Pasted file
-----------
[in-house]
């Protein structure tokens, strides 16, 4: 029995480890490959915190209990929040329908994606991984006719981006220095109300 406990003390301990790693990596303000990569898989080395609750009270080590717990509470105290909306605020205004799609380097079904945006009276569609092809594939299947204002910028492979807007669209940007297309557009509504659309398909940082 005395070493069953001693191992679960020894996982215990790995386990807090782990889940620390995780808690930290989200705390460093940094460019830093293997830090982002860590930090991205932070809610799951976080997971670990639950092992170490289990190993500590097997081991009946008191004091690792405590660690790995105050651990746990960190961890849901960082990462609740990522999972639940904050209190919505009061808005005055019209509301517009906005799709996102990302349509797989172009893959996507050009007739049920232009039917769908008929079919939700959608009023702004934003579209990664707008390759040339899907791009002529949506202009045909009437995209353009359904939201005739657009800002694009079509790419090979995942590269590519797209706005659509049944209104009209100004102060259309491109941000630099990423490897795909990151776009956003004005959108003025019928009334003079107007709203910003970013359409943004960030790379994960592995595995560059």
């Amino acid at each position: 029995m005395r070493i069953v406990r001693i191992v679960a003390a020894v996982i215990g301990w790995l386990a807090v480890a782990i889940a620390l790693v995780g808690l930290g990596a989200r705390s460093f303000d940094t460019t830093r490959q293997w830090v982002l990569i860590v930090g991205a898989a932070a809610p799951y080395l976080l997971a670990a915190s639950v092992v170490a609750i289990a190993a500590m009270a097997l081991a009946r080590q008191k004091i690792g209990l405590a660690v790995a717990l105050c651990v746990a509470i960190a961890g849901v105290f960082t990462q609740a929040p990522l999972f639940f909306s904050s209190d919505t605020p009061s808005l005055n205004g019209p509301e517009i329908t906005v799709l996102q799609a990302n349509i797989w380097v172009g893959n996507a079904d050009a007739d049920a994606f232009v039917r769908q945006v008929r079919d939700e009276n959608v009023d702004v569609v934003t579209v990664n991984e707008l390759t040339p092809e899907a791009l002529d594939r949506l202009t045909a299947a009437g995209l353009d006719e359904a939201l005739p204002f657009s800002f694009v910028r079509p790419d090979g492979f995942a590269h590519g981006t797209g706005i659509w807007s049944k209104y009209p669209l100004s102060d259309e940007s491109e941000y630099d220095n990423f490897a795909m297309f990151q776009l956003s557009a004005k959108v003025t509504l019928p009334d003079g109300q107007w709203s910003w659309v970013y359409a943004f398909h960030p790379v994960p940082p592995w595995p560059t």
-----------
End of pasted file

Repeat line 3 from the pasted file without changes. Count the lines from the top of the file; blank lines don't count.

């Amino acid at each position: 029995m005395r070493i069953v406990r001693i191992v679960a003390a020894v996982i215990g301990w790995l386990a807090v480890a782990i889940a620390l790693v995780g808690l930290g990596a989200r705390s460093f303000d940094t460019t830093r490959q293997w830090v982002l990569i860590v930090g991205a898989a932070a809610p799951y080395l976080l997971a670990a915190s639950v092992v170490a609750i289990a190993a500590m009270a097997l081991a009946r080590q008191k004091i690792g209990l405590a660690v790995a717990l105050c651990v746990a509470i960190a961890g849901v105290f960082t990462q609740a929040p990522l999972f639940f909306s904050s209190d919505t605020p009061s808005l005055n205004g019209p509301e517009i329908t906005v799709l996102q799609a990302n349509i797989w380097v172009g893959n996507a079904d050009a007739d049920a994606f232009v039917r769908q945006v008929r079919d939700e009276n959608v009023d702004v569609v934003t579209v990664n991984e707008l390759t040339p092809e899907a791009l002529d594939r949506l202009t045909a299947a009437g995209l353009d006719e359904a939201l005739p204002f657009s800002f694009v910028r079509p790419d090979g492979f995942a590269h590519g981006t797209g706005i659509w807007s049944k209104y009209p669209l100004s102060d259309e940007s491109e941000y630099d220095n990423f490897a795909m297309f990151q776009l956003s557009a004005k959108v003025t509504l019928p009334d003079g109300q107007w709203s910003w659309v970013y359409a943004f398909h960030p790379v994960p940082p592995w595995p560059t």